If you stand still long enough, you’re going to be left behind.

That is true in every aspect of life, whether it is your personal life, your career, or that one dream you had your whole life.

As you get older, it’s easier to find excuses, to blame wains, to blame work, and to just say there’s not enough hours in the day.

‘I’ll write that chapter tomorrow’, ‘I’ll go running at the weekend’, ‘I’ll go to New York next year’.

Time waits for no one, and the differnce between the successful and the apathetic is simply desire. Desire to achieve.

Such is the turning point facing Arsene Wenger now.

At 64 years of age, he doesn’t need to do it anymore. He has finally brought a trophy back to Arsenal after nine years, so he can end on a high. Like Sir Alex Ferguson, he can go out a winner, with his head held high.

But will he choose to? The obvious answer seems to be no. But if he does sign an extended contract at the Emirates, then he has to ask himself a question.

Does he want it enough?

If the club commits to Arsene and vice-versa, then they have to go all in. There cannot be any more half measures from the Gunners.

They are a beautiful team to watch, at times scintillating, at times mesmeric, and there has not been a better team to watch in the Premier League for years now. But before Saturday they had nothing to show for it, except Champion’s League qualification.

Until Aaron Ramsey stroked home the winner in extra time against Hull, Arsene were the equivalent of a journeyman boxer, who talks the talk and who has some good moments. But when it came down to it, against the best, with titles on the line, they weren’t in contention.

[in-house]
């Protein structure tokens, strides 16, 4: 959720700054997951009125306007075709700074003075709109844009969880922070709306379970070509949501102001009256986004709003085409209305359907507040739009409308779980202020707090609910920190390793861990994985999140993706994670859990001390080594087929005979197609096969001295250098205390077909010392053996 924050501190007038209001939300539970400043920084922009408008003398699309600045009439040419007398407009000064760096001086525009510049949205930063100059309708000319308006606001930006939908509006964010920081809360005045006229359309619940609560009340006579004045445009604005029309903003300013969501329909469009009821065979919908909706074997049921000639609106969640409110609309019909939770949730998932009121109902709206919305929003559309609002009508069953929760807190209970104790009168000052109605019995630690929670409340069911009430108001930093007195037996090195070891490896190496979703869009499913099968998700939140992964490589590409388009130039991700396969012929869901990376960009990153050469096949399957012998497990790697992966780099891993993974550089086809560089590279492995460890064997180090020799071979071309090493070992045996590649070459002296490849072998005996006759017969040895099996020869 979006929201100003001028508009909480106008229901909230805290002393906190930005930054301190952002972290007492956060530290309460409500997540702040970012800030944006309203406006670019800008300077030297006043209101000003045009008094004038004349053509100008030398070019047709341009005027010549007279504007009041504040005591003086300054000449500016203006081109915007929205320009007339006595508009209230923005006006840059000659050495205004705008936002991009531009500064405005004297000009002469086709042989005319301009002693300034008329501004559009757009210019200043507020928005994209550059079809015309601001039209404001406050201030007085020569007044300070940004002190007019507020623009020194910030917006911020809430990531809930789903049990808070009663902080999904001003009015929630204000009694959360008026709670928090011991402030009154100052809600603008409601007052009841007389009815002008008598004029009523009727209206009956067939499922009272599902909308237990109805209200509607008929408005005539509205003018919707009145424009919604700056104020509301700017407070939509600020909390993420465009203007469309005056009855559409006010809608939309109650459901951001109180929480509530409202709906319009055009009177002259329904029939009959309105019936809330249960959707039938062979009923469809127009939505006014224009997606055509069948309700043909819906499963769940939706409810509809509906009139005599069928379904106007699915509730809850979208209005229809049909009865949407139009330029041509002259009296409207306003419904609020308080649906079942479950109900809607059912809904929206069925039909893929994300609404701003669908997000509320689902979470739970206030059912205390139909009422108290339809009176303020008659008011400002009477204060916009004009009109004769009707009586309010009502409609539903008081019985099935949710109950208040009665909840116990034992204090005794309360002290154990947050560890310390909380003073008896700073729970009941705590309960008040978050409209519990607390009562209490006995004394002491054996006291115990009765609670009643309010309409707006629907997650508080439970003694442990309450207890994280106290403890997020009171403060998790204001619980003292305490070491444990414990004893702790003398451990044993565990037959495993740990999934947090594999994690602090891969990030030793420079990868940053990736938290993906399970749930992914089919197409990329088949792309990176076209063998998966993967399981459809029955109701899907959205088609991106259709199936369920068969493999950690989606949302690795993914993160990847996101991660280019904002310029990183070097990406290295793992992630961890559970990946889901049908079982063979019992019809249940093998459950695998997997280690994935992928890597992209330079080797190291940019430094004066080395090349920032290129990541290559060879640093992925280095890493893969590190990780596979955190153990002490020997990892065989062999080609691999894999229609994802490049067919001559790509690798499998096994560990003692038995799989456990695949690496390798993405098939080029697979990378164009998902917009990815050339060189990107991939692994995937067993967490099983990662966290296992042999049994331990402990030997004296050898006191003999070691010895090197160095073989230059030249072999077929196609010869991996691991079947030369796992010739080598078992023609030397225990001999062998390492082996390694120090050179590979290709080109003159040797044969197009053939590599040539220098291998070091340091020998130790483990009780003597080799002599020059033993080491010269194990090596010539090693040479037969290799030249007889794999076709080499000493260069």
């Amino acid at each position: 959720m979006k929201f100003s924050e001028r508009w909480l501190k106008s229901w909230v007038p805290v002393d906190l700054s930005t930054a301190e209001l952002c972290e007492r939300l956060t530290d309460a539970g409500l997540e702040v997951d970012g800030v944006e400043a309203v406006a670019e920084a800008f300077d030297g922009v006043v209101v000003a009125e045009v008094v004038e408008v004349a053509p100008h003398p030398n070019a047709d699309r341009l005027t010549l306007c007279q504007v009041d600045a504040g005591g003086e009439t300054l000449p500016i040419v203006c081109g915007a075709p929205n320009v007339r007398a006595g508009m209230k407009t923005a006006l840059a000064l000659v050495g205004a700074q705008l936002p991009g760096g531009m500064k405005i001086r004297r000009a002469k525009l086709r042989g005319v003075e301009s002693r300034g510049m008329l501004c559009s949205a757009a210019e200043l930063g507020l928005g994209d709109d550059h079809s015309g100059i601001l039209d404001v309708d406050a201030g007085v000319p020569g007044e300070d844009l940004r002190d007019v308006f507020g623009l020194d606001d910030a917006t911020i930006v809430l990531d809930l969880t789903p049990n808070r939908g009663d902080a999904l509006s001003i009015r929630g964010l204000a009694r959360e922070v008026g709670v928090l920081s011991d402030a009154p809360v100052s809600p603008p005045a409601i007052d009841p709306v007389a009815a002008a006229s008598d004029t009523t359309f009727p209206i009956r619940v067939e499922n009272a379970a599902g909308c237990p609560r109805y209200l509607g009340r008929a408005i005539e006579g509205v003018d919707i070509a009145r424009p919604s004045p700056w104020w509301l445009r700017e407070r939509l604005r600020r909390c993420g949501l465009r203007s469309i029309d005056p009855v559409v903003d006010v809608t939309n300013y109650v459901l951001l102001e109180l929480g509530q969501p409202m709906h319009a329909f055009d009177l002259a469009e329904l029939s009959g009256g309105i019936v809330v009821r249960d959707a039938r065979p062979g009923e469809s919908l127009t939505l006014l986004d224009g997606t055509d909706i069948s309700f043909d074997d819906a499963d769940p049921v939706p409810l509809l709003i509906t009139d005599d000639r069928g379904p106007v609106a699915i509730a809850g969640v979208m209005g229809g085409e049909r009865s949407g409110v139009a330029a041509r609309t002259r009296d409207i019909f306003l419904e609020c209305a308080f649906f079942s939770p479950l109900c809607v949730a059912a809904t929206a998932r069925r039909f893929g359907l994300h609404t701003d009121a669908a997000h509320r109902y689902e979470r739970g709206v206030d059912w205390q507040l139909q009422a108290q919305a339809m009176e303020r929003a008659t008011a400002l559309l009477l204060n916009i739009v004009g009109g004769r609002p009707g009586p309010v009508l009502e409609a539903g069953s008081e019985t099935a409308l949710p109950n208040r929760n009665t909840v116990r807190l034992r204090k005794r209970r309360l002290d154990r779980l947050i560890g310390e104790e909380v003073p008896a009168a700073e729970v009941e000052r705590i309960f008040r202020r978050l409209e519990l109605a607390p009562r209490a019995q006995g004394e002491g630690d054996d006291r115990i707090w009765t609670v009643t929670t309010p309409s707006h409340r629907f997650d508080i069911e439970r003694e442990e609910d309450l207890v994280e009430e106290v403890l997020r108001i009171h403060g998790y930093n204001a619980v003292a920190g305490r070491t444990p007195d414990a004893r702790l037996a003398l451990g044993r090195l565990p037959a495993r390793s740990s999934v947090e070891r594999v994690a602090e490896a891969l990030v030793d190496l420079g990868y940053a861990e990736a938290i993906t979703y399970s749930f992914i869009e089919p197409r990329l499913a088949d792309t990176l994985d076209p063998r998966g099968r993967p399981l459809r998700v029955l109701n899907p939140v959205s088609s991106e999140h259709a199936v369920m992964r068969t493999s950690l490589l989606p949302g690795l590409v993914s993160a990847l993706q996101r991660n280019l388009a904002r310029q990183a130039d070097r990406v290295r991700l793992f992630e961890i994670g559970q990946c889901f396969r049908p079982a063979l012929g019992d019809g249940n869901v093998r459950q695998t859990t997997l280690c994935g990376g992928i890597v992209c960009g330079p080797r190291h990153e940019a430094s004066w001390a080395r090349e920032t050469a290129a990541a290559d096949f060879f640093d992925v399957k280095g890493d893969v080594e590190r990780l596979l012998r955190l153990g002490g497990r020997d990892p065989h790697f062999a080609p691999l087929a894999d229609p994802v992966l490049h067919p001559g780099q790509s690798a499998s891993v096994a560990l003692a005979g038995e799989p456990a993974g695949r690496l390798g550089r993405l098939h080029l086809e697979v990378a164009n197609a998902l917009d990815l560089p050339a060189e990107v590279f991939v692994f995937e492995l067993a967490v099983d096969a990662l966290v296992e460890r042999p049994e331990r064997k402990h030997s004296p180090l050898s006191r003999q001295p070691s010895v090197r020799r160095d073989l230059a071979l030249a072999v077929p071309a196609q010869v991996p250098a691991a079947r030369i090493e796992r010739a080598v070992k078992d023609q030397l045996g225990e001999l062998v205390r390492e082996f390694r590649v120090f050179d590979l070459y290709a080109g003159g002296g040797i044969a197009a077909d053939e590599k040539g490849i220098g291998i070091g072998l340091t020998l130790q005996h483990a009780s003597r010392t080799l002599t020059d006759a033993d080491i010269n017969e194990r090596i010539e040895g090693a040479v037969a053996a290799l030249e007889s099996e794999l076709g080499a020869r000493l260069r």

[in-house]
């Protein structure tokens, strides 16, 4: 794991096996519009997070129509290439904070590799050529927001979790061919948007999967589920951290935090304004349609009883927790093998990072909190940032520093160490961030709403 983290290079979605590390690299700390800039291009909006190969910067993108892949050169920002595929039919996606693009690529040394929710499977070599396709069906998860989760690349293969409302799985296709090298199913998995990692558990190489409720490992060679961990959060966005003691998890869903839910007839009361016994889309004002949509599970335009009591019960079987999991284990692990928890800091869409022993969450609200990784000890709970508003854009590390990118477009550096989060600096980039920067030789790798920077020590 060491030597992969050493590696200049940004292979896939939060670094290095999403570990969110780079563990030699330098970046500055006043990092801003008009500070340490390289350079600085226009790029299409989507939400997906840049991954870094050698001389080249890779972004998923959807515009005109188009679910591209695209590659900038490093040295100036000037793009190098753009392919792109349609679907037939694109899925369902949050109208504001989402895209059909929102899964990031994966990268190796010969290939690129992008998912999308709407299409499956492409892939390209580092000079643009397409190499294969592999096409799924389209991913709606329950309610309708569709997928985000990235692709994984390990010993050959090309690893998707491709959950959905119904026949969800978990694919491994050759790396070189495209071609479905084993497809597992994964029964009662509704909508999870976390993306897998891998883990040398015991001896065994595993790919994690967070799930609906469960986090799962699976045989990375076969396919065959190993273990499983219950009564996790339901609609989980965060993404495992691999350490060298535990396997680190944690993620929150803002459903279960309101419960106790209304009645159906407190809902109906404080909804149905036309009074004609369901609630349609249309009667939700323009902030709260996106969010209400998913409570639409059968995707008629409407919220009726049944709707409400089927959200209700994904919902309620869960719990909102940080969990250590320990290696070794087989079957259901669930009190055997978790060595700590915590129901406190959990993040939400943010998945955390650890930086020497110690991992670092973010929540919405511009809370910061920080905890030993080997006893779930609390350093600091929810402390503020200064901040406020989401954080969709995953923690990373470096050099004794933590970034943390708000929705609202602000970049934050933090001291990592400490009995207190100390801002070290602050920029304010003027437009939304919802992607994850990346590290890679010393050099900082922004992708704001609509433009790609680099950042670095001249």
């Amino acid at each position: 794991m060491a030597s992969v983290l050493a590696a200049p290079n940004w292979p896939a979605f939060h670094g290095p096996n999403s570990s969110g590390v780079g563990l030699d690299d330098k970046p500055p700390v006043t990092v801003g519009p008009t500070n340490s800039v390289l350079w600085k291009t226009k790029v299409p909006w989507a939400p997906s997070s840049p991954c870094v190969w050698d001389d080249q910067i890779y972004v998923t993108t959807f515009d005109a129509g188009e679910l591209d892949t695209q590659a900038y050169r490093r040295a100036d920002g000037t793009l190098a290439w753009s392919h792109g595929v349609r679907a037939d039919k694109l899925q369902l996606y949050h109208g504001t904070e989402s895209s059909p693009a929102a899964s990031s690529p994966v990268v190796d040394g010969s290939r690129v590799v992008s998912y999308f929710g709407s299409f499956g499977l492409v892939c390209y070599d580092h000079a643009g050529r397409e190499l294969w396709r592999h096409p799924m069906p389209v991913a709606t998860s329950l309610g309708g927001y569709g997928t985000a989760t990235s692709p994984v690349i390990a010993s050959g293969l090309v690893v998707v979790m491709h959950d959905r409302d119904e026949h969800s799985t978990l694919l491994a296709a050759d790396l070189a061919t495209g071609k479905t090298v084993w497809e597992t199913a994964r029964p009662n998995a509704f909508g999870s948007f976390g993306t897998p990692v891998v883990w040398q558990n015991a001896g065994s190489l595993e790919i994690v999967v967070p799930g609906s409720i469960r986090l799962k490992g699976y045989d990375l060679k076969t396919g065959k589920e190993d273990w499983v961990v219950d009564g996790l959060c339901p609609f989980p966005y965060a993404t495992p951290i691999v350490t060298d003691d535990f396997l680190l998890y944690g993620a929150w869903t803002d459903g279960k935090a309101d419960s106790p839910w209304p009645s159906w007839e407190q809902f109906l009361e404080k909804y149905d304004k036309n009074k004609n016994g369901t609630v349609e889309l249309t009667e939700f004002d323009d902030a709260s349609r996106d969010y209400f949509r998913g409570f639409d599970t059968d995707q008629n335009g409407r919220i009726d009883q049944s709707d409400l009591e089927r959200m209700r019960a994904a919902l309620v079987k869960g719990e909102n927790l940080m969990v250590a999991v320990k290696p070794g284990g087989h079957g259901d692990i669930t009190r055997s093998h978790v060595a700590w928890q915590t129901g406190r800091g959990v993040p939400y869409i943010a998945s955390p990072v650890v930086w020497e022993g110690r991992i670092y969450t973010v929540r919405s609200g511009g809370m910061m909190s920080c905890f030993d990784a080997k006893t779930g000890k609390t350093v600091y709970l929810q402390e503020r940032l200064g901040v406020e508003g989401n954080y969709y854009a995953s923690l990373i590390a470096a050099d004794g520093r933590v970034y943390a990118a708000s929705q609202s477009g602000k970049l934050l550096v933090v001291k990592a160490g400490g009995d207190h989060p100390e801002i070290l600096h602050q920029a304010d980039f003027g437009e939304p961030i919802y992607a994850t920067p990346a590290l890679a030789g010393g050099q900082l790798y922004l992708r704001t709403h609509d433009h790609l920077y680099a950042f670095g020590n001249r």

Arsenal have bottled it on an annual basis, and they came so close to doing so again here.

In this day and age of managers getting sacked at the drop of a hat, it is without doubt that Wenger is a genius. He is almost the perfect manager. He doesn’t mouth and court controversy like Mourinho, he doesn’t throw strops like Mancini, he doesn’t lose it publicly like Benitez, nor does he headbutt opposition players like Pardew. Instead, he focuses on developing young players and making them superstars. And he has succeeded, by and large in doing that. He has also done it by hardly spending a penny. From a business point fo view, he’s a dream.

But this is football, and from a footballing perspective, he has been found wanting. Mourinho was harsh when he called Wenger ‘a specialist in failure’ earlier this season. But it had an element of truth about it. The last nine years have brought memories of Arsenal bottling it when it mateterd as much as the years before that were littered with memories of Wenger lofting trophies.

Even this past season, Arsenal bottled it in the big games. They were hammered by Liverpool and Man. City and how can we forget his 1000th game in charge at Chelsea; a 6-0 defeat, for supposed title challengers.

So, if Wenger stays on, he simply muct act decisively.

Not until Aston Villa turned his team over on day one of last season did he act, then spending 40 million on Mezut Ozil.

He cannot bide his time again.

United, City, Liverpool, Chelsea, and Tottenham will all strengthen signifcantly this summer. Arsenal must do so, or it will be over before it starts.

Arsenal finished seven points behind champions Man. City this time, this after leading the table for 128 days. They came close, so they don’t need wholsale changes.

What they need is a machine in attack. Giroud is about as reliable and efficient as cheap kitchen roll. What they need is someone who will score goals, ugly goals, tap ins, headers, bobbles, anything and everything. They don’t need a pretty boy who’s more concerned with his looks like Giroud. They need a poacher, someone who feeds off scraps in the six yard box, and they need one desperately.

They also need someone with a set in midfield. When the chips are down, as they were at Anfield and Stamford Bridge, they need someone to grasp the game by the scruff and say ‘We’re not having this’.

Wenger must deliver here.

The FA Cup win could be the catalyst for success, as the League Cup was for a young United team featuring Cristiano Ronaldo back in 2006. Winning is a habit, but only if you enciurage that habit.

Wenger must encourage it by buying winners now, rather than by buying players who might be winners ten years down the line.

His future and Arsenal’s depends on it.

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